- Fructose is found in 75 percent of packaged food and drinks
- It is converted into fat instead of digesting which adds extra weight to the body
- Removing fructose from you diet helps lessen hunger and sugar cravings
- One way to ditch fructose is by avoiding flavored yogurt and mixed drinks
Ditching high fructose corn syrup found in soda and cakes can combat obesity, fatty liver disease and diabetes in as little as eight days.
Researchers got 40 obese children to cut the sugar out of their diet completely.
In barely more than a week the results showed the participants had decreased cholesterol, blood pressure and liver fat levels.
High fructose corn syrup is found in 75 percent of packaged food and drinks largely because its cheaper and 20 percent sweeter than raw sugar.
The sweetener turns on pathways to convert the sugar into fat and store it instead of digesting the substance. The body can ditch the pounds once it’s cut from the diet.
High fructose corn syrup is found in 75 percent of packaged food and drinks. When consumed, it is mostly metabolized in the liver and transformed into fat. By removing it from the diet it helps the body stop having hunger and sugar cravings as well as lose the extra pounds
Professor Jean-Marc Schwarz and colleagues from Touro University in California said removing fructose from the menu can combat obesity, fatty liver disease and diabetes without the need for medications.
It may be linked to liver conversion of sugar to fat, a process known as DNL (de novo lipogenesis), they said.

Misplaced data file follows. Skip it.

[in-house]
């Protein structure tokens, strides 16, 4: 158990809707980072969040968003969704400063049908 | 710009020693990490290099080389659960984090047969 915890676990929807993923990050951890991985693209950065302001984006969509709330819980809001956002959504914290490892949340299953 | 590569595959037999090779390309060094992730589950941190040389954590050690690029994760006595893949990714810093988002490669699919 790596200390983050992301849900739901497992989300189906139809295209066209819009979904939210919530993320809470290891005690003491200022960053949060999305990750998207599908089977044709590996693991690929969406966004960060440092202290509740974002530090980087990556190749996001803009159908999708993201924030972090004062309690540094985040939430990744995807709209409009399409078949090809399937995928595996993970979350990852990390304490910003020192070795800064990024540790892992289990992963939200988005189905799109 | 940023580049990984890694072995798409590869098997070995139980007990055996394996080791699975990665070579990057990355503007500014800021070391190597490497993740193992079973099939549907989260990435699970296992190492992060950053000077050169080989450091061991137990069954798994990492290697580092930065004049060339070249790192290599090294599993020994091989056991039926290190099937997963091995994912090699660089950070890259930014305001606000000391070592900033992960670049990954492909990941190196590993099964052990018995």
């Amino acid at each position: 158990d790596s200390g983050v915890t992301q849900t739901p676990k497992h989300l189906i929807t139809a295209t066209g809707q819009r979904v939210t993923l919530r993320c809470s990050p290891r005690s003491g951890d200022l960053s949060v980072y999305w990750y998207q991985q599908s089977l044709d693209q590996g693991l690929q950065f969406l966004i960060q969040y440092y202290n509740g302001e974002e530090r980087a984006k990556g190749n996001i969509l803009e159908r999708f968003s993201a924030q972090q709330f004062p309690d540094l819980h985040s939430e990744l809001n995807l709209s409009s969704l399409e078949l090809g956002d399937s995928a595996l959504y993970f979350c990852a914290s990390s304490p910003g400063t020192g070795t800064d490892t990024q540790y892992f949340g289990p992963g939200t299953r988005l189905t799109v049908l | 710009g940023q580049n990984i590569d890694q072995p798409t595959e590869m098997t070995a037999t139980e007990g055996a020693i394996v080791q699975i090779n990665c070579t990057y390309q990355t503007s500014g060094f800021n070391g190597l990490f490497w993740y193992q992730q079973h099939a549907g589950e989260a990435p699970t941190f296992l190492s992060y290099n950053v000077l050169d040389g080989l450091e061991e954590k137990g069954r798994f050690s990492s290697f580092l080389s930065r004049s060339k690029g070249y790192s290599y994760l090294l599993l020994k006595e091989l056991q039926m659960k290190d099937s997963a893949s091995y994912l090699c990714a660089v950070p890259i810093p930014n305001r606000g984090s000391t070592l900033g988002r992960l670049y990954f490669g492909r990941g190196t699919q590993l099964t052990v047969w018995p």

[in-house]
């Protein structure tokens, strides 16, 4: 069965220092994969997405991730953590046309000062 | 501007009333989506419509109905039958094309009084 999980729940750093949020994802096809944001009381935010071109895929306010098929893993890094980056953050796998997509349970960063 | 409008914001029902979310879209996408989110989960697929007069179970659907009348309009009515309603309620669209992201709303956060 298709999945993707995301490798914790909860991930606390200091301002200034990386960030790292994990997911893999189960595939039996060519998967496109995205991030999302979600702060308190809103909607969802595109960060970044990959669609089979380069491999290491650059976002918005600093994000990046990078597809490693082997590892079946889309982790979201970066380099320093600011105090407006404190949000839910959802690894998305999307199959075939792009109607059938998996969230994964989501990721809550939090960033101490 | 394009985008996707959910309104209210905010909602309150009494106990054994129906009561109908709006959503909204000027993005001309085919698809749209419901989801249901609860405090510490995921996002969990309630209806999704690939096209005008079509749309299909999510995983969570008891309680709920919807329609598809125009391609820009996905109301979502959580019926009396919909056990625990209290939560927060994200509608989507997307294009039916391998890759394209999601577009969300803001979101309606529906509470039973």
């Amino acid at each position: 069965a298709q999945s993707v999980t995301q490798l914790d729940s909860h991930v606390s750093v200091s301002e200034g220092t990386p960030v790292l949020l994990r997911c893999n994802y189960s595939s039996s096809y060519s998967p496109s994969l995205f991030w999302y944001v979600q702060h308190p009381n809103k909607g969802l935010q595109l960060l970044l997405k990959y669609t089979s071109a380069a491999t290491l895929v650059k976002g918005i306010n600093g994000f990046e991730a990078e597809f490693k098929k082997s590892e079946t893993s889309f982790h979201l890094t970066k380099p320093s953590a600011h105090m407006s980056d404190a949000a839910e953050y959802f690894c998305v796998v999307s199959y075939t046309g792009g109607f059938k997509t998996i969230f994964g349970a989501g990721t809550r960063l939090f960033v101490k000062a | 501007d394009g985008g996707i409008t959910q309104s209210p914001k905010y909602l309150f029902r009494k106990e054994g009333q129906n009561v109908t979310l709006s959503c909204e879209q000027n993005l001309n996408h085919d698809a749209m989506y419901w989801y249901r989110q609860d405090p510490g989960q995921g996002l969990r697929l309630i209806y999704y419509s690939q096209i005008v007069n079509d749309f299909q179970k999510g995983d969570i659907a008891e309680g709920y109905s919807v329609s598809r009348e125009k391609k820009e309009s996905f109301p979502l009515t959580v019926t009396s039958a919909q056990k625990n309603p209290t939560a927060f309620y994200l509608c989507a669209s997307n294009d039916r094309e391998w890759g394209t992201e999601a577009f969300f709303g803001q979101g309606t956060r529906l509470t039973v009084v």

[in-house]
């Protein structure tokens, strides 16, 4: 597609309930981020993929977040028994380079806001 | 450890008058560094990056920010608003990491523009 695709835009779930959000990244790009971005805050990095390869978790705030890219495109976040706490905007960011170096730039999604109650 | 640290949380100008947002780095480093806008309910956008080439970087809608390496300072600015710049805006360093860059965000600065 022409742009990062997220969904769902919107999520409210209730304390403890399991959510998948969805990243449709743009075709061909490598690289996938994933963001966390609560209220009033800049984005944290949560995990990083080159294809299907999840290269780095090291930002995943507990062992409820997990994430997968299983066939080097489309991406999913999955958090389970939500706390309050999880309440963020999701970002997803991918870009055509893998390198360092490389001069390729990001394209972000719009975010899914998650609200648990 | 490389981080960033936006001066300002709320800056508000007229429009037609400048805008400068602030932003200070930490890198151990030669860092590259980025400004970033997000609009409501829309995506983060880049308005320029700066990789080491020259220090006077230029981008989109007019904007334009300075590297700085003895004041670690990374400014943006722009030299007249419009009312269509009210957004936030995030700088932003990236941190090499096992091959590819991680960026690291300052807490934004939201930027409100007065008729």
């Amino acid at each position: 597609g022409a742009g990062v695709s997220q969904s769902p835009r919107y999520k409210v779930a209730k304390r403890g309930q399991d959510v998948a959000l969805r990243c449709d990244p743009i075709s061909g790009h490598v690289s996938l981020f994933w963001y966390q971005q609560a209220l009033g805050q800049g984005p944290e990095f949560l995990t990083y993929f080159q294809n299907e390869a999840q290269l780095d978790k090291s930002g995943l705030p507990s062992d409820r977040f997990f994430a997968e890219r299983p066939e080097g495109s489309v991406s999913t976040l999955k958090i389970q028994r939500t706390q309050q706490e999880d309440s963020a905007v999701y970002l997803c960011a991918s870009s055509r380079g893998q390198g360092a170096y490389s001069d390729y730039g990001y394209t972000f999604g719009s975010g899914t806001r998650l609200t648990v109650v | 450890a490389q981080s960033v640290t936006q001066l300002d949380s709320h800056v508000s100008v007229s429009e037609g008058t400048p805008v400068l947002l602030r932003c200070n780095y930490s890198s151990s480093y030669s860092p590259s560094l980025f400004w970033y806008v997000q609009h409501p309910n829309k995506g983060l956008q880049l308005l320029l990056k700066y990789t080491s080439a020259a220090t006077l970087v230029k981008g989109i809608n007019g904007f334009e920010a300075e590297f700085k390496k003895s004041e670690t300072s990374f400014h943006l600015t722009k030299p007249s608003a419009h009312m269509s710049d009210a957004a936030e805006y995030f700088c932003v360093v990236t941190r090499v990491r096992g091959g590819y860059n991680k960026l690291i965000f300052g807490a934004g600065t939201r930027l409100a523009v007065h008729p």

Compared to glucose, which metabolizes 20 percent in the liver and 80 percent throughout the rest of the body, fructose is 90 percent metabolized in the liver.
Fructose also converts to fat up to 18.9 times faster than glucose.
Professor Schwarz said: ‘Studies have shown diets high in simple sugars increase both DNL and liver fat.
‘Importantly, removal of sugar from diets of children with obesity for only nine days consistently reduced DNL and liver fat and improved glucose and lipid metabolism.’
Fructose turns on the metabolic pathways that converts it to fat and stores it in the body, adding weight.
How to remove fructose sugar from YOUR diet
Stop buying processed food
Easy? Not exactly. But most food that is boxed, bagged or canned has added sugars. A helpful tip is to shop on the outer edges of your grocery store. That is where there tends to be more fresh products with no added sugar.
Make your own sauces and dressings
This is time consuming but worth it. The sauces and dressings you make at home can help remove a large amount of added sugar that is found in the pre-made ones.
Avoid flavored yogurt
Some of your favorite yogurt has more sugar in it than a candy bar. This doesn’t help when you’re trying to lose weight. Buy plain yogurt instead and add honey or fresh fruit to get more natural sweetness
Buy fresh fruit only
It is best to avoid juices and dried fruit are delicious but full of sugar. Make your own at home by buying fresh fruit instead.
Cut out fizzy drinks